The National Trust for Historic Preservation works to save America's historic places. Join us today to help protect the places that matter to you.

Notes from New Orleans: Financing in Question

Posted on: March 31st, 2008 by Walter Gallas

 

On Friday, the Times-Picayune published a graphic showing housing construction projects around the city and indicating which had their financing in place. All four of the public housing developments were shown as not having closed on their financing. I submitted a letter to the editor Saturday calling attention to this, and questioning how the mayor could have released the demolition permits, given this information.

I delivered a public records request to the city attorney’s office on Friday. The same request will go to the mayor, the council president, the city council budget committee chair, and the clerk of council on Monday morning. We are seeking the documents which HUD, the Housing Authority of New Orleans, and the developers of the four public housing developments were to produce to enable the mayor to sign off on the release of the demolition permits for the four developments. The mayor signed off on Lafitte this week, saying he and the council were “comfortable” that HUD was complying with the conditions that were attached to the demolition approvals in December.

The National Trust for Historic Preservation works to save America's historic places. Join us today to help protect the places that matter to you.

Notes from New Orleans: Revised Building Code Enforcement

Posted on: March 28th, 2008 by Walter Gallas

 

The City Council this week passed an ordinance which reorganized portions of the City Code dealing with the building code enforcement measures. Much of it seemed like merely rearranging existing pieces into new Chapters of the Code, but in come cases the definitions of blighted or public nuisance properties were reworked to incorporate the recent “imminent health threat” categories. Most of the authority remains no different than what the city had before—but the Mayor’s Office of Recovery and Development Administration (ORDA) assured the Council that this time they would get serious about hauling people before hearing officers; assessing and recording fines; and placing liens in properties for the cost of any remediation the city would step in and undertake.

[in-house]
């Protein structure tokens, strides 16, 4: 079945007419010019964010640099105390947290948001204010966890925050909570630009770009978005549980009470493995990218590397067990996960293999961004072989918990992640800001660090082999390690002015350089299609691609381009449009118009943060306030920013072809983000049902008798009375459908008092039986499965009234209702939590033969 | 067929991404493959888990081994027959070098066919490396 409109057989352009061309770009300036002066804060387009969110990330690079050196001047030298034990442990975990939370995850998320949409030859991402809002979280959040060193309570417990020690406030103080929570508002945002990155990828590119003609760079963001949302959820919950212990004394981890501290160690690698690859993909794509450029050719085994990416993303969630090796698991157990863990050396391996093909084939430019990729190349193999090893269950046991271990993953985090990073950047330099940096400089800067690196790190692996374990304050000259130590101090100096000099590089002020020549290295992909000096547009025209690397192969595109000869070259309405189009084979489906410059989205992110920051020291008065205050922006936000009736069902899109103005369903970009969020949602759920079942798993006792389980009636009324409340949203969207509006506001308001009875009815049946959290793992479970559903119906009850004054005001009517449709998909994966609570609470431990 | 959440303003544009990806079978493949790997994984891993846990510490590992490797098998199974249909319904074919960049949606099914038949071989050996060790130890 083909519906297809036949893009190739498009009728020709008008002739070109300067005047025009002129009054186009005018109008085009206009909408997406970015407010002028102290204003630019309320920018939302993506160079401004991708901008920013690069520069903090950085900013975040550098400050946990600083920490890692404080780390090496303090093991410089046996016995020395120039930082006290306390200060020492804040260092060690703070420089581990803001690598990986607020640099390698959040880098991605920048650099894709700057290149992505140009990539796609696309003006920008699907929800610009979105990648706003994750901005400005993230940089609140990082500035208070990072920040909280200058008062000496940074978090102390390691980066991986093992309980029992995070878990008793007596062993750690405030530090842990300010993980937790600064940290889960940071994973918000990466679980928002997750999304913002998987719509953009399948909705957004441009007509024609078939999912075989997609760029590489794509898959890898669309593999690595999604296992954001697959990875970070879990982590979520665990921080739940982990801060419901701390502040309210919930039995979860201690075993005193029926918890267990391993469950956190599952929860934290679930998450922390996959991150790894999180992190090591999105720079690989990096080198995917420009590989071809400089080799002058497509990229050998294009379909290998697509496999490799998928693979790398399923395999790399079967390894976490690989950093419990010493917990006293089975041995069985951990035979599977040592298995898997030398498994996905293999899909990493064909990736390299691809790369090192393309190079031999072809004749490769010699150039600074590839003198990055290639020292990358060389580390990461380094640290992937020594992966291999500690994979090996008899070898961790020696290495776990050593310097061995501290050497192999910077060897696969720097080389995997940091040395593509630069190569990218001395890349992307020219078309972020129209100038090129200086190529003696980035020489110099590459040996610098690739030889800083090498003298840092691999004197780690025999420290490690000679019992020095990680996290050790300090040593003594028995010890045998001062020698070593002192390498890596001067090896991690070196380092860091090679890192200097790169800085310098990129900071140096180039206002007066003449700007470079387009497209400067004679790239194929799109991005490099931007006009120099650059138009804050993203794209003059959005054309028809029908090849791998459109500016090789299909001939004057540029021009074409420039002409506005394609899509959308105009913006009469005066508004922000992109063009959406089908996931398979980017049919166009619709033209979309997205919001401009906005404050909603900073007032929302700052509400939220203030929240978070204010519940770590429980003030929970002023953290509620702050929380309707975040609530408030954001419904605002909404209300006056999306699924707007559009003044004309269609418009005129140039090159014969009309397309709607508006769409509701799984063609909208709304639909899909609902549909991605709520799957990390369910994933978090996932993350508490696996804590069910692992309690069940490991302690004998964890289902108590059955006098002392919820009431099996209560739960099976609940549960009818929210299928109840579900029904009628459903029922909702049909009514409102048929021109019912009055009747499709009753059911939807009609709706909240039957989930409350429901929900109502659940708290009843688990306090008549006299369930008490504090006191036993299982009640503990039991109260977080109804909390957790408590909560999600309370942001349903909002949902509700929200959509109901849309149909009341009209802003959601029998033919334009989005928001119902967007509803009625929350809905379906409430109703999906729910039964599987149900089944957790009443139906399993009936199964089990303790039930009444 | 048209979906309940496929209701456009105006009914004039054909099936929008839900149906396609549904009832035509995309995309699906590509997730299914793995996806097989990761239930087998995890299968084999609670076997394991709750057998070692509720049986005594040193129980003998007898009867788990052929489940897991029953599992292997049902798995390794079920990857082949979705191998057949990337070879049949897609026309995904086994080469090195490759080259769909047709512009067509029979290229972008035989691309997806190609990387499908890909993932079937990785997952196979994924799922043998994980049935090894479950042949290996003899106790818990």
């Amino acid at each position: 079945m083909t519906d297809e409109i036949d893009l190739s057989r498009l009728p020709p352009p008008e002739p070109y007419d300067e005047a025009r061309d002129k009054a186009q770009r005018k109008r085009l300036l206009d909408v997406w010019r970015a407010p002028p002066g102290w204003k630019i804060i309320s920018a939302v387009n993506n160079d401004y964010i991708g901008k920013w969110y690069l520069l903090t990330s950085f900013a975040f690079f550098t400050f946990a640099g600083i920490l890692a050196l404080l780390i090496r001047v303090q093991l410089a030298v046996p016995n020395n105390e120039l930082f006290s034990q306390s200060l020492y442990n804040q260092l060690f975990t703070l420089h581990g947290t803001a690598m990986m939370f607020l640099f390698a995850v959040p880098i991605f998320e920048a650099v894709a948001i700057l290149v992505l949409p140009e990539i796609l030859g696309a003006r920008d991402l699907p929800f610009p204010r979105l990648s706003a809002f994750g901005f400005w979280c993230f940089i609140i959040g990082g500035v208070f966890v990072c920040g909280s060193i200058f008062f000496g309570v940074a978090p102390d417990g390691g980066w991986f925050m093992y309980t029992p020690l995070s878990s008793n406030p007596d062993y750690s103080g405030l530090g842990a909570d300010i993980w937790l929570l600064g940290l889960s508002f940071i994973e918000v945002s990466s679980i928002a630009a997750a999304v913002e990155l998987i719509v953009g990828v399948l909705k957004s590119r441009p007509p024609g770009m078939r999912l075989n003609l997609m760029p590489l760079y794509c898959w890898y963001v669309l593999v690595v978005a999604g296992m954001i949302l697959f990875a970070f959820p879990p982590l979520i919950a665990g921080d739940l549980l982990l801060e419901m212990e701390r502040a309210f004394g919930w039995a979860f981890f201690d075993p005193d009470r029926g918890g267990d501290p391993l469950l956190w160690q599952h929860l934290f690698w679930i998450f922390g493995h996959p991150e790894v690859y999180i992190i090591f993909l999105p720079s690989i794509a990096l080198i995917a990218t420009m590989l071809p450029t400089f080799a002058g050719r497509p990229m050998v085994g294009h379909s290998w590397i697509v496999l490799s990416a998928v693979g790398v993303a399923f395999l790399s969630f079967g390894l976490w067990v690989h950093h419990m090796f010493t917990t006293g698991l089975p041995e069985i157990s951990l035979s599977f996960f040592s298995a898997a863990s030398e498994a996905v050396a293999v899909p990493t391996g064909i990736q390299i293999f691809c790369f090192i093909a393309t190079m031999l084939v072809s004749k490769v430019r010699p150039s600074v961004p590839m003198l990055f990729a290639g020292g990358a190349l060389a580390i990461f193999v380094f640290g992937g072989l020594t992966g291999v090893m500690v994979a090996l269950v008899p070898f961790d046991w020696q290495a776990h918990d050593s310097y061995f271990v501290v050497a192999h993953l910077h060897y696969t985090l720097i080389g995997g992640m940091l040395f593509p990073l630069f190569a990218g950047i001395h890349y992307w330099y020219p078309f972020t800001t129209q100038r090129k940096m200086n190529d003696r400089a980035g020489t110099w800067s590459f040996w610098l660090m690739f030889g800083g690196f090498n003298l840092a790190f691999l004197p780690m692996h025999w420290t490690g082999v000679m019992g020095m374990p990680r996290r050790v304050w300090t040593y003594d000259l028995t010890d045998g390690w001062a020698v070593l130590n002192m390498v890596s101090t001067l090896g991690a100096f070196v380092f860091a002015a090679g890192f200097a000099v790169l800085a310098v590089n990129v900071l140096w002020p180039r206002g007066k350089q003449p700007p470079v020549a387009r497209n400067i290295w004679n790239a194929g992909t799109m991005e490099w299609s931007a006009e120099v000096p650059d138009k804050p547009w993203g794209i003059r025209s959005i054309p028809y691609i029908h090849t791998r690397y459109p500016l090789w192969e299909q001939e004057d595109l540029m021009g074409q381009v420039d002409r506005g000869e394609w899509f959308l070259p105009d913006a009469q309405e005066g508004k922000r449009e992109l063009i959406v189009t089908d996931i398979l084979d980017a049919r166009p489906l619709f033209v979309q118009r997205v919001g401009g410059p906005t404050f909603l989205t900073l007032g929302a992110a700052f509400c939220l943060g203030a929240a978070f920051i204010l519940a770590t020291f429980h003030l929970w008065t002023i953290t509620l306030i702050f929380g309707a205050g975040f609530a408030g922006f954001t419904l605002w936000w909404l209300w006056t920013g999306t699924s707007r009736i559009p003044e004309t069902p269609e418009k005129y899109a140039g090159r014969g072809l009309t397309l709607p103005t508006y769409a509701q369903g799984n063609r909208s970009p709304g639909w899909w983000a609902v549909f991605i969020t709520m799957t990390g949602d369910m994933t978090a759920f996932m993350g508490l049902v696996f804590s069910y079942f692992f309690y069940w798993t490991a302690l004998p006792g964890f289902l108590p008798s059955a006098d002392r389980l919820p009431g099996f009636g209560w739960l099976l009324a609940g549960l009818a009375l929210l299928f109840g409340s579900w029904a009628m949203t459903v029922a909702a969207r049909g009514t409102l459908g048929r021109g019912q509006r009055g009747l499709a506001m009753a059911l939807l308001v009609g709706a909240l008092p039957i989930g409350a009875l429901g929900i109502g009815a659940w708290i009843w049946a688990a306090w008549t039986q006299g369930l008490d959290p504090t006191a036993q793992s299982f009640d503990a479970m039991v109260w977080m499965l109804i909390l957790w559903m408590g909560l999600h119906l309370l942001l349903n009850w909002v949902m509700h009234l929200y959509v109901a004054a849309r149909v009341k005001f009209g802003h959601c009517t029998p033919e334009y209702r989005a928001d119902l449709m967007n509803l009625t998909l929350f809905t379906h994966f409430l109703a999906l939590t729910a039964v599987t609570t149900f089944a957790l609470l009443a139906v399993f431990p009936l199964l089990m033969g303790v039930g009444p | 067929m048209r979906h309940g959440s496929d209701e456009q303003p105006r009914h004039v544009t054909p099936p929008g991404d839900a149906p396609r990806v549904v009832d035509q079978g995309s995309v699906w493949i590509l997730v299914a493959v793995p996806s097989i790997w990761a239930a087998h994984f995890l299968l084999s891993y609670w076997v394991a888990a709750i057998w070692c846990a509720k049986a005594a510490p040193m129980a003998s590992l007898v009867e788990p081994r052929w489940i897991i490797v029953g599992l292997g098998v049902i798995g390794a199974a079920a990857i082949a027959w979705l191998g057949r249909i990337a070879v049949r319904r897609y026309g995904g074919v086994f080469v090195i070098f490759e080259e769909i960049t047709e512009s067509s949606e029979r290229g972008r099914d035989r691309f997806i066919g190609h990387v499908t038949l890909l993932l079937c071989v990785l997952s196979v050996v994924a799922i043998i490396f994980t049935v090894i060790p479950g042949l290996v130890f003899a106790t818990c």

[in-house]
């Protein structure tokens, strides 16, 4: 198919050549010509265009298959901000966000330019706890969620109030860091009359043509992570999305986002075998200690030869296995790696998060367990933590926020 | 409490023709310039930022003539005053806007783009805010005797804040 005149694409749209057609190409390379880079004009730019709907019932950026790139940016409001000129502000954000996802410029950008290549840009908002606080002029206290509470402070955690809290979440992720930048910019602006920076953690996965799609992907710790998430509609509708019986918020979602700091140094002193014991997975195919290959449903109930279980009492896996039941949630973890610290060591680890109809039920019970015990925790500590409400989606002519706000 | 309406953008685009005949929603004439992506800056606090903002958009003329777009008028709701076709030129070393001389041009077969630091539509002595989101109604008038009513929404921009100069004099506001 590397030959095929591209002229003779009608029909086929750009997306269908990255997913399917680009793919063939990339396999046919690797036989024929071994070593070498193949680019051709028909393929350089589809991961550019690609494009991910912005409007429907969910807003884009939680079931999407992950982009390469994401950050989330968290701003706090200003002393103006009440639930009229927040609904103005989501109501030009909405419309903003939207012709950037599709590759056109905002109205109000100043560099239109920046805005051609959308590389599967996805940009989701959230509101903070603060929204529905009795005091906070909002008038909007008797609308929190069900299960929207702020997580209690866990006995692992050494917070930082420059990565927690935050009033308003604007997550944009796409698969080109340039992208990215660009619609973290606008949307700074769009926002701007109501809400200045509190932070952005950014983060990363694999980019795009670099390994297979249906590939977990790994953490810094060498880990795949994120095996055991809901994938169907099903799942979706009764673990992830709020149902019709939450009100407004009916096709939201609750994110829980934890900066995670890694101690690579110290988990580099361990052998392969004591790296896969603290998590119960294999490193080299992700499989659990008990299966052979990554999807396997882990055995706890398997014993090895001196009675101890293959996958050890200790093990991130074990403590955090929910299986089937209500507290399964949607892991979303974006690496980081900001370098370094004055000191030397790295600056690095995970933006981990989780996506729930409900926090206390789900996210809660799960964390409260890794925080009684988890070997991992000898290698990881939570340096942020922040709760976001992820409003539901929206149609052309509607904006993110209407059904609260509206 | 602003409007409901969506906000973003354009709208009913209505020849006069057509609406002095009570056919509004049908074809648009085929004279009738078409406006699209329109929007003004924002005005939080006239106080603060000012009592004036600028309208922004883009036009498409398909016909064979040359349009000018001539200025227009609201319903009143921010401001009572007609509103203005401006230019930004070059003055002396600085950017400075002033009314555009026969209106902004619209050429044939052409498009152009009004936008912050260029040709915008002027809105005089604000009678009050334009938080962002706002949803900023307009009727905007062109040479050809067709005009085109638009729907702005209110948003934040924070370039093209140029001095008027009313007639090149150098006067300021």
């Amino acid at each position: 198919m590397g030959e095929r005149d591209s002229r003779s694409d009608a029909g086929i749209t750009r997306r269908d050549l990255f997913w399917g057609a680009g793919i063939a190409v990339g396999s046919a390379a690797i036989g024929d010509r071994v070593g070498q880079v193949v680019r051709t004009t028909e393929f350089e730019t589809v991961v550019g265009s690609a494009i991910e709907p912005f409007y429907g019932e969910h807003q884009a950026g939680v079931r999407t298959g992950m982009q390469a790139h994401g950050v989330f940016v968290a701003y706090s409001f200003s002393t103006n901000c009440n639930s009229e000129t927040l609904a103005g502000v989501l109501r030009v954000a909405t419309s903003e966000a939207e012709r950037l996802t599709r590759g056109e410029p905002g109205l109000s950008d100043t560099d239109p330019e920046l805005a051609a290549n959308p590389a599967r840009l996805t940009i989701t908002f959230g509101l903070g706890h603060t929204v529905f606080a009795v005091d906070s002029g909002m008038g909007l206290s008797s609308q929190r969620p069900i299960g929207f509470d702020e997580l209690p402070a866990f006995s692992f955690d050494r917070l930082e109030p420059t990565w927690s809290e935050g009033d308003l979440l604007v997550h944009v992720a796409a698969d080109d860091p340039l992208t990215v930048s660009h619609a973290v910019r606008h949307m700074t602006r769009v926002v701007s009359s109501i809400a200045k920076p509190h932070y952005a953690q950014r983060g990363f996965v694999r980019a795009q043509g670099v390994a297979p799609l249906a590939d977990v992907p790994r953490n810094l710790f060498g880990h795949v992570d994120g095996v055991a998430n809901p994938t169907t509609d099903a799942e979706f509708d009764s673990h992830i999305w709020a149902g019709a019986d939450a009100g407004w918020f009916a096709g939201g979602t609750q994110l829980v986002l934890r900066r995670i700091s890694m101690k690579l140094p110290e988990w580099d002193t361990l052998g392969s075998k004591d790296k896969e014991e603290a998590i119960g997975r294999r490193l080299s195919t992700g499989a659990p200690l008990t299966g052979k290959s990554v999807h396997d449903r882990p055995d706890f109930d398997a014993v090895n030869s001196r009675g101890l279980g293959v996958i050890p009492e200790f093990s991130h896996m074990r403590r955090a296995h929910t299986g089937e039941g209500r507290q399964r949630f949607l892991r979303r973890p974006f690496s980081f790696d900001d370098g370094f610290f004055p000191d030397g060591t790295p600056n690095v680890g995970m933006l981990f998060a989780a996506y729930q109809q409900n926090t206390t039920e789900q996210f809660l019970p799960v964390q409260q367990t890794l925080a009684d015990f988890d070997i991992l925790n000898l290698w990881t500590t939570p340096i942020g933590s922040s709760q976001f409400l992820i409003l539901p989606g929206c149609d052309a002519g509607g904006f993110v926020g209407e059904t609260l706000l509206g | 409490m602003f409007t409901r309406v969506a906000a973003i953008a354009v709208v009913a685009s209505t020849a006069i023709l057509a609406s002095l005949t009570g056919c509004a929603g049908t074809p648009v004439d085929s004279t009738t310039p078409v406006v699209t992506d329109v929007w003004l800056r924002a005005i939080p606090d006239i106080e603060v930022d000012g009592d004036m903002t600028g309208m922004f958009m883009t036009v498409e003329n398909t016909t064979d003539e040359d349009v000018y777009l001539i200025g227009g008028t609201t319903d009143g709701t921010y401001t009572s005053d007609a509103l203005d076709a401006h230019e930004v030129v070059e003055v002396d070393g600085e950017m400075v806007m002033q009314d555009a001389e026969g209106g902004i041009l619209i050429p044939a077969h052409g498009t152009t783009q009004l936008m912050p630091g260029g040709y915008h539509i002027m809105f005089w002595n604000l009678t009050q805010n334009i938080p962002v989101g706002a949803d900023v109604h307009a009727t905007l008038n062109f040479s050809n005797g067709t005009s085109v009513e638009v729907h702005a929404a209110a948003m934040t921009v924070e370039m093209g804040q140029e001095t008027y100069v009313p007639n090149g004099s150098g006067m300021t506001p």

My testimony to the Council asked what assurances we have that this process will be carried out as conceived, given the City’s poor record of managing and overseeing demolitions. At the same council meeting, for example, an attorney appeared on behalf of his client who had acquired a house through the sheriff’s tax sale—yet this property was placed on the demolition list—AND the property owner only learned this from private advocates monitoring the process. Further—there still is no comprehensive updated demolition list on the city’s web site—as called for months ago by the Council and by a federal consent decree.

With the assurance of the ORDA staff that “Once you pass this, it’s up and running,” the Council unanimously passed the measure.

The National Trust for Historic Preservation works to save America's historic places. Join us today to help protect the places that matter to you.